Who knows if it’s even going to look like that?

Why would it?

Even the idea of large language models, transformers, and all these other theoretical stuff, might go in a completely different direction. We might try to mimic the brain. Who knows what it’s going to look like? I feel like I don’t even know what it’s going to look like other than it’s going to be this ethereal assistant that manages our life and coaches us throughout the day about the best options for ramen noodles. It’s like the Rabbit, which has been reviewed as one of the worst devices by a lot of different YouTubers. The point is that other than the personal assistant thing, I don’t know what else it’s going to look like.

When it comes to robotics, a robot cannot outperform a surgeon. Wouldn’t you want to have a surgeon do it? It’s going to outperform the robot. I don’t know if that jump has happened other than assisting. I feel like a virtual assistant who tells me the best ramen places that I like based on my past history would be equivalent to me telling my secretary, “Can you book me a ramen spot?” That assistant could outperform a secretary.

That’s true.

What do you think it’s going to look like? You’re using it for technical debt, which I want to come to in a minute, but what do you think it’s going to look like?

That’s the thing that a lot of people are misunderstanding. They think it’s going to impact everybody’s daily life in a very profound way right away. That’s not what’s going to happen. It’s not what’s happening. From an insider’s perspective, somebody who’s been in technology for 30 years and building it out, there’s a saying around that. It’s that software ate the world. AI is eating software. The technology we are building is fundamentally transforming how we make software. That’s where it’s going to impact first.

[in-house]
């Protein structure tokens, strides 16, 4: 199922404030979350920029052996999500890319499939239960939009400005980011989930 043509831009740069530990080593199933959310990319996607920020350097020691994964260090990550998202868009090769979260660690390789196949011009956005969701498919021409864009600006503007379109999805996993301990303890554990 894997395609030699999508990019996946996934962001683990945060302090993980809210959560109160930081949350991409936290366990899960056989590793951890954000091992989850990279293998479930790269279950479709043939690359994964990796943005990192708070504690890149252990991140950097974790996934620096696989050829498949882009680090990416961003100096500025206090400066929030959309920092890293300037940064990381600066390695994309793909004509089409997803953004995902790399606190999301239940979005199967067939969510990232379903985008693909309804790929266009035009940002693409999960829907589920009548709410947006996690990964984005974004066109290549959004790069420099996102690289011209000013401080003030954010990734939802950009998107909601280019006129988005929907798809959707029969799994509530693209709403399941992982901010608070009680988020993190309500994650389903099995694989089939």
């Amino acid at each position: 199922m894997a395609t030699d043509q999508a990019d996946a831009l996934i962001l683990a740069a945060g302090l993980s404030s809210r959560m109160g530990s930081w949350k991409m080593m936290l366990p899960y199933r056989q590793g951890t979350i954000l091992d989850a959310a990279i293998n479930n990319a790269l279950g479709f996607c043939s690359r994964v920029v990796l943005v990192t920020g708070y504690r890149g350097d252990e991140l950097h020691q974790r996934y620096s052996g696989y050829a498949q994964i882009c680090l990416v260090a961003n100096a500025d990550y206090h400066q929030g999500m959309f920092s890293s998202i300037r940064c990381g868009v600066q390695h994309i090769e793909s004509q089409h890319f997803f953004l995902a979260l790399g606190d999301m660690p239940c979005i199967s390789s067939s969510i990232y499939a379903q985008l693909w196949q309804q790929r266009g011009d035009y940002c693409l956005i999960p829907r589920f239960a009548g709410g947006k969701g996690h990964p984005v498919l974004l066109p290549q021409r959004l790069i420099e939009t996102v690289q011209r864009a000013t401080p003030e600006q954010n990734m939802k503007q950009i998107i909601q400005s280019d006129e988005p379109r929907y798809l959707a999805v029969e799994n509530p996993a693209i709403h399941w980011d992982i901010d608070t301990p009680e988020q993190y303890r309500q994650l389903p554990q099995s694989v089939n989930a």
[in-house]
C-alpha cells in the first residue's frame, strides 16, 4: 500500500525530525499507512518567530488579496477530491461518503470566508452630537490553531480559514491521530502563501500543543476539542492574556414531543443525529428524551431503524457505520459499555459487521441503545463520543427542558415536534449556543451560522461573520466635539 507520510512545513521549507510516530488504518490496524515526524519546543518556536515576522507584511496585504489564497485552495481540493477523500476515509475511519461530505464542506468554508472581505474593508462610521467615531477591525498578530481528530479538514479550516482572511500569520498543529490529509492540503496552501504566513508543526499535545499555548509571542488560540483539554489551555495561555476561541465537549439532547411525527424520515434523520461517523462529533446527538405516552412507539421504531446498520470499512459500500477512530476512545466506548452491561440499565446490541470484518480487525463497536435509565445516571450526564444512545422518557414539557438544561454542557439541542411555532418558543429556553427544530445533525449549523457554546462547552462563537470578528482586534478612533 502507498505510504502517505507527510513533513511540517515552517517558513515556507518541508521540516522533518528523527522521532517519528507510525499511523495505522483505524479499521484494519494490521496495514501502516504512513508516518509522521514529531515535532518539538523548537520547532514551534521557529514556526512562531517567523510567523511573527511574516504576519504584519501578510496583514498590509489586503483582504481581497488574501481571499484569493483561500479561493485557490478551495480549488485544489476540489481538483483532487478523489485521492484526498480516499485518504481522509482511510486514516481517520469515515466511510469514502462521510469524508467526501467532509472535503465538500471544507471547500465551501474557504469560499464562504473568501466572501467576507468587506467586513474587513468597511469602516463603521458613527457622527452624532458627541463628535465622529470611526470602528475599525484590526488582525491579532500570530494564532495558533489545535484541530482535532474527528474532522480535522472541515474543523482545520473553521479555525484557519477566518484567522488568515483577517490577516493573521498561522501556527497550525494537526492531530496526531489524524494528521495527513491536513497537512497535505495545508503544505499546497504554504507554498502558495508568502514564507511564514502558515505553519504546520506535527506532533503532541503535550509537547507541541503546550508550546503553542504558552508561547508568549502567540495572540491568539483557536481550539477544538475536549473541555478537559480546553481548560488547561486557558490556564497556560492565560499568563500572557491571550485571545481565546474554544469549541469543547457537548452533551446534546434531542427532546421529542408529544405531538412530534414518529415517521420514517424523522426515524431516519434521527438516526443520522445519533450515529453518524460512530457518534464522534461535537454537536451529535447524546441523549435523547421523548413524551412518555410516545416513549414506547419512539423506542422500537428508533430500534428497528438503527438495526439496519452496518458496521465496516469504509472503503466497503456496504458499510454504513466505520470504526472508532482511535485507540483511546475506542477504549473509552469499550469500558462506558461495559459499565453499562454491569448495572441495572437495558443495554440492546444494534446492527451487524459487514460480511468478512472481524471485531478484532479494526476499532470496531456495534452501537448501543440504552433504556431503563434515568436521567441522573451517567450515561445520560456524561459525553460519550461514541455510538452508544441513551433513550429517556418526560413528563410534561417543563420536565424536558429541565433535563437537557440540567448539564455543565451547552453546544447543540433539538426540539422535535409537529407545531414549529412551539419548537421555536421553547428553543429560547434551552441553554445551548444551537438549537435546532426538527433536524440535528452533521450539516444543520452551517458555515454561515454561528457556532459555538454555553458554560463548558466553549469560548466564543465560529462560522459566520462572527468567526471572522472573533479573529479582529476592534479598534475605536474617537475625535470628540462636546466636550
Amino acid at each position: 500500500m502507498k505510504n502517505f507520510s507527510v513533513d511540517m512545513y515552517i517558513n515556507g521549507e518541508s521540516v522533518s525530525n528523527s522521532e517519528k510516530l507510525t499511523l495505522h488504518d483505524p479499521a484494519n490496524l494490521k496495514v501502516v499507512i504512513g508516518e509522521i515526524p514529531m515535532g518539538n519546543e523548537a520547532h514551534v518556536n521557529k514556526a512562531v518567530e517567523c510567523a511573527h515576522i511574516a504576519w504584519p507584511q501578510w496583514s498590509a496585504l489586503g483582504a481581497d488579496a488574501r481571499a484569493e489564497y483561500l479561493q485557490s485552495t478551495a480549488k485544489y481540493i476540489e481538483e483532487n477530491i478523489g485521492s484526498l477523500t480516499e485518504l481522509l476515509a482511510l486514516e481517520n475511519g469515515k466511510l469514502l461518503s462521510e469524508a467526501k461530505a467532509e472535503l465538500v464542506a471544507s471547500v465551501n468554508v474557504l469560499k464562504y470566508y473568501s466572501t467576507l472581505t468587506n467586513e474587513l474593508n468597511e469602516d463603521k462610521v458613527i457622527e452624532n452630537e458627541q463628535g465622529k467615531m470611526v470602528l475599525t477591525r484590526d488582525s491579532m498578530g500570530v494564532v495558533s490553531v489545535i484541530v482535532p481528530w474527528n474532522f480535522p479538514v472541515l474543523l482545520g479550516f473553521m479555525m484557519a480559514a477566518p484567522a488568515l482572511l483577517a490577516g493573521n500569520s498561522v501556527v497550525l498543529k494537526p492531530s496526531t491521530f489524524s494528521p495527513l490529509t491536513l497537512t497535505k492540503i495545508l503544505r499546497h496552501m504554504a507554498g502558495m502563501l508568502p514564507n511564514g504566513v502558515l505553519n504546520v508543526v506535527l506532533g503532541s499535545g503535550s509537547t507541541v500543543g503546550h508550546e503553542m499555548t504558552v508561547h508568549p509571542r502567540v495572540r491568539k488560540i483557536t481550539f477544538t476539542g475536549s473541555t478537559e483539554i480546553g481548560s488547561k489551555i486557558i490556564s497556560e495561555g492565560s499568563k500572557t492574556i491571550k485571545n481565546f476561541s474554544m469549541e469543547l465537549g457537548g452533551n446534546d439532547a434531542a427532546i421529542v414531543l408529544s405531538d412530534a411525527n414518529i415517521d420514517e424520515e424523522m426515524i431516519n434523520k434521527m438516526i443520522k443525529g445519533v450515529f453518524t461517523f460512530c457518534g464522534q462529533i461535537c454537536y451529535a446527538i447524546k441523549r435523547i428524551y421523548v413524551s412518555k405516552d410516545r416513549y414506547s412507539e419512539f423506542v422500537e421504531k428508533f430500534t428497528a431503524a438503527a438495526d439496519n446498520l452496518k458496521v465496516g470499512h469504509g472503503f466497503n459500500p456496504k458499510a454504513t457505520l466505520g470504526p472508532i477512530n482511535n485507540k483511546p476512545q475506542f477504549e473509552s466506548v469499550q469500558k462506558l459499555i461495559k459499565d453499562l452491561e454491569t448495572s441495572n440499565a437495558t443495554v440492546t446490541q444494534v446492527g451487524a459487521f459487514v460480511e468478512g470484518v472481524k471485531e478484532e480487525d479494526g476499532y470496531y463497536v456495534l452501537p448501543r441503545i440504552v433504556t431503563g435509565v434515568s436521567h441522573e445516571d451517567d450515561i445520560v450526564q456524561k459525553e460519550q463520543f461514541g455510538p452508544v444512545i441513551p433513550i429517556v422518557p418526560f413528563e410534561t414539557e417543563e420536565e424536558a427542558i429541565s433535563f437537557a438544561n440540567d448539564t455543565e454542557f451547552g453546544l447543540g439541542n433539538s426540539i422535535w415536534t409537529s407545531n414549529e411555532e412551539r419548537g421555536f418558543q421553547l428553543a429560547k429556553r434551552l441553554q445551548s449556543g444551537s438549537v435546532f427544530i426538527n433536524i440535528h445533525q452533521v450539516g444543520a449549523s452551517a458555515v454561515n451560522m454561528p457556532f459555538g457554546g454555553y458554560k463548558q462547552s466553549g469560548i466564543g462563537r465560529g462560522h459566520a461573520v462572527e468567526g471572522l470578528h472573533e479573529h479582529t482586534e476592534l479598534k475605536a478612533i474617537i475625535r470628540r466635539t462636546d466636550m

Industries that are heavily reliant on software, anything that’s purely digital, their whole worlds have become AI-based. If you are in a large company, most of them have software that runs their world. You’re a surgeon, so you deal with hospital systems, scheduling, and all that. It might not be that you are using an AI-specific tool in your day-to-day life, though you probably will. Think of you taking your medical records and being able to, and you can already do this, speak to it, have it take the notes for you, and may also be able to recommend treatment diagnosis, drug interaction, and all that.

That is a topic where I can see the advancement happening. What I worry about is stuff that I don’t know anything about. For example, the management of my daily life. Am I going to be subjected to an algorithm that makes me go wherever I go? That might be the best thing for me, but maybe I wanted to try this ramen shop instead of that ramen shop. Does it take the freedom of choice out of it?

Absolutely not, no more than social media did. You’re being influenced by an algorithm every day if you use Facebook, Pinterest, or anything else.

I know that I’m caught in my little bubbles, and I have to actively push against that. What I worry about is it is so inevitable that it pushes back that I don’t even know the difference anymore.